How To Talk With Your Nieces About Body Image
Written By Savvy Auntie Staff Writers
By Alexis Wolfer, thebeautybean.com
Alexis Wolfer is a well-known beauty and lifestyle expert and the founder of The Beauty Bean, an online magazine that promotes Real Beauty. She is also the creator of the international and viral Makeup Free Mondays movement and can be found tweeting about all things real and realistic beauty at @AlexisWolfer.
A few weeks ago, I had two of my nieces over for a sleepover. After a day filled with sugary snacks (balanced by LOADS of walking and activities – and a couple forced bites of something green, ANYTHING green), I noticed one of my nieces checking herself out in the mirror.
My guess is she’s seen countless women do this on a regular basis – in bathrooms, with compact mirrors, and more. She’s probably seen me do this. My inner voice wanted to have a bit of a powwow right then and there about beauty ideals, body image, and more. (What can I say? I’m nothing if not passionate about empowering women and girls to love their bodies.) It seemed innocent enough – for a short period of time anyway. That is, until she pulled up her shirt, stared at her stomach and said, “I have a big belly.”
Not only is she so young, but she also has a beautifully perfect 7-year-old body.
My heart sunk.
My earliest memory of having body image issues (those that led to subsequent eating disorders) was when I was just a year older than she is now. I vividly remember being poignantly aware of the shape of my body – and more profoundly, how it did (or didn’t) compare to what I thought was “beautiful.”
As sad as I was to see this happening, I was really glad I was there to bear witness and more importantly intervene.
So, how do you talk with your nieces about body image and beauty? Here are some tips:
1. Speak on her level, literally.
It’s really easy for conversations like this to come off as condescending (and while your niece may not be old enough to know what the word means, she more certainly knows how it feels). Get yourself to eye level, and speak with confidence and love.
While I immediately wanted to go into full on rant mode and talk about how gorgeous she is just the way she is, the most important thing you can do is listen. There is a chance you’re either completely misreading the situation or that the information she’s coming to the conversation with is very different than what you expect. So before you even begin, remove any preconceived notions; and ask in a non-leading way what she’s thinking about.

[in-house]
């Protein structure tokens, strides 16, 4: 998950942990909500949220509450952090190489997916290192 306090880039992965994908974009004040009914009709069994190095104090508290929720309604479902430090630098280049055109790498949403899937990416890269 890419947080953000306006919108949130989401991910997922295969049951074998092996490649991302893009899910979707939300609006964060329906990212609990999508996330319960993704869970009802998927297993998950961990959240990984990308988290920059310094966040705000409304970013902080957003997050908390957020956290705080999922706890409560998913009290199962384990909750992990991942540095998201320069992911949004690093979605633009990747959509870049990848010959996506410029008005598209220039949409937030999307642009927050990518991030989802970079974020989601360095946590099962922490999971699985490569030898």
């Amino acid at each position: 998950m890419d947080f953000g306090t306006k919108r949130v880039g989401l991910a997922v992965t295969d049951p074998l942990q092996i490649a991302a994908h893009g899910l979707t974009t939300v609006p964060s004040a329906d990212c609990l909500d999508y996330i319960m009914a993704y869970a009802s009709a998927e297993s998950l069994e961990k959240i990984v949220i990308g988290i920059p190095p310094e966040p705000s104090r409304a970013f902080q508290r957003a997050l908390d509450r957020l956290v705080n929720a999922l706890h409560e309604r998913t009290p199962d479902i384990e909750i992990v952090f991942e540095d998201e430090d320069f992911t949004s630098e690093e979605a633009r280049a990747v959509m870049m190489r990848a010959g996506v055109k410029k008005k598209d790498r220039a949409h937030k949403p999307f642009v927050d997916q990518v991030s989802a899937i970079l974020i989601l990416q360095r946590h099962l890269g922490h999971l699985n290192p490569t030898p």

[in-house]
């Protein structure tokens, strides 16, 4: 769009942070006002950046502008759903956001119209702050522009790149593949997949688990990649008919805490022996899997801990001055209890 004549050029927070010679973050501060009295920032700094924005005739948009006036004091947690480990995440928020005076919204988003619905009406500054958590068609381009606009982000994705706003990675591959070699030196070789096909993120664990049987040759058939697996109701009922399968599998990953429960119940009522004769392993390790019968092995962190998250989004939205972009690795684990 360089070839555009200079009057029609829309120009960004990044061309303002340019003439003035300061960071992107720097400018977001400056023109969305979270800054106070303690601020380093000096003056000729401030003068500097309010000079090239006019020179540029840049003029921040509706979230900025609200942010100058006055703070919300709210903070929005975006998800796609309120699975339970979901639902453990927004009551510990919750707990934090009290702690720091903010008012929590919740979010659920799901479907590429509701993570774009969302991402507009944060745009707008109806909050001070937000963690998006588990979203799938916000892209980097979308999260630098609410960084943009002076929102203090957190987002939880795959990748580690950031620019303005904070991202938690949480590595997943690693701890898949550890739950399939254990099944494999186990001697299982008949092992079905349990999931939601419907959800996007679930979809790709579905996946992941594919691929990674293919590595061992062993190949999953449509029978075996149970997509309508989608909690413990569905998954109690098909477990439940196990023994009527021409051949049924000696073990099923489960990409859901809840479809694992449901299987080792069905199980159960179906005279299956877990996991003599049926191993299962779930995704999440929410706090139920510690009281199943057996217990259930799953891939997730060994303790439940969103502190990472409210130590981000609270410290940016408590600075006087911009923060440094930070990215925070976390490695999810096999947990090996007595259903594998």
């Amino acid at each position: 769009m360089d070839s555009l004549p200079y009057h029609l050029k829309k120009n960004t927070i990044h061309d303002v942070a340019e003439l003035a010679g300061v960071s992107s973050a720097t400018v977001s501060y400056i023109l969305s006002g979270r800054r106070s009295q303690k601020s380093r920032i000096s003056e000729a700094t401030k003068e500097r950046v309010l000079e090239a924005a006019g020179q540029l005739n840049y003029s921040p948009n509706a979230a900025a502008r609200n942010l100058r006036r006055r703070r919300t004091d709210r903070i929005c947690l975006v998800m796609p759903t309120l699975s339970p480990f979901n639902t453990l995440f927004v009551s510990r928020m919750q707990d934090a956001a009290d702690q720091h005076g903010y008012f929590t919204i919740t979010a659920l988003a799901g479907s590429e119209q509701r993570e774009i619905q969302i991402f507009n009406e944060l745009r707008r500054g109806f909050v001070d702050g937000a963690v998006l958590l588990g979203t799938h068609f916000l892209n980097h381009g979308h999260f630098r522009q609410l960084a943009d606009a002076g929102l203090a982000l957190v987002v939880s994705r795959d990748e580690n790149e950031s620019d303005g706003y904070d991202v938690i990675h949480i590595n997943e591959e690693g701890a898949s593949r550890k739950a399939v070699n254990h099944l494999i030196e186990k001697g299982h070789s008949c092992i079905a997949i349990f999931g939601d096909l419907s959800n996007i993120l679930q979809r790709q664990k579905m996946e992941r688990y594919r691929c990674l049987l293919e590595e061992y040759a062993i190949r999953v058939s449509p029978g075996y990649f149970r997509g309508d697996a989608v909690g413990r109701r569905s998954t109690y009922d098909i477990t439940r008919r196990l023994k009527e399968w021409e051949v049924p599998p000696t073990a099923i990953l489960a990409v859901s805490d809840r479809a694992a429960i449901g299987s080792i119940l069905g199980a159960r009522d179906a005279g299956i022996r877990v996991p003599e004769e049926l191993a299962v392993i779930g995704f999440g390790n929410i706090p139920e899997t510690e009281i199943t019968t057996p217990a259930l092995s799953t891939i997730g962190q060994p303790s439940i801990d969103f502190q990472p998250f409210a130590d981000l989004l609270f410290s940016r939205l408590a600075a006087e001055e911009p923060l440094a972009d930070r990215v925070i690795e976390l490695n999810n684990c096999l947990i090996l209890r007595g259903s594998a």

Telling her how beautiful you think she is may make her feel better in the moment, but the goal is to really figure out the trigger and how to stop it. If she talks about something girls in school say or something she’s seen on TV, start there; and be sure to keep it age-appropriate.
4. Be real.
While we all want our nieces to feel beautiful inside and out, a quick “don’t be silly, you are beautiful” won’t, unfortunately, help do anything other than show you love her.
When I asked my niece what she was thinking about and she said, “I have a big belly,” I asked why she thought that. She then told me to look at it. I did, before telling her that her body was perfect just the way it was and that we all have bellies. I then proceeded to pull up my shirt, stick my belly out, and show her. She laughed. But more than that she saw a few things: a) that I love her and that I was willing to show it, not just say it; b) that we all have bellies; and c) that I was open to our having this conversation.
4. Be open to the conversation.
You are likely only seeing a small glimpse of what’s going on inside her head with regard to her body, so make sure she sees you as a trusted, fair source who’s always there for her. Tell her that she can talk with you about how she’s feeling anytime – and mean it.
5. Steer clear of body image chat while eating.
One of the cardinal rules of any eating disorder program is that you never talk about food while eating. You don’t want her to think of food as the enemy. If the conversation comes up over a meal, go with it; but if you have the choice, conversations around body image should always take place away from any triggers like food or exercise.
She’s lucky to have you as an Aunt.
Photo: Worakit Sirijinda
Published: June 26, 2012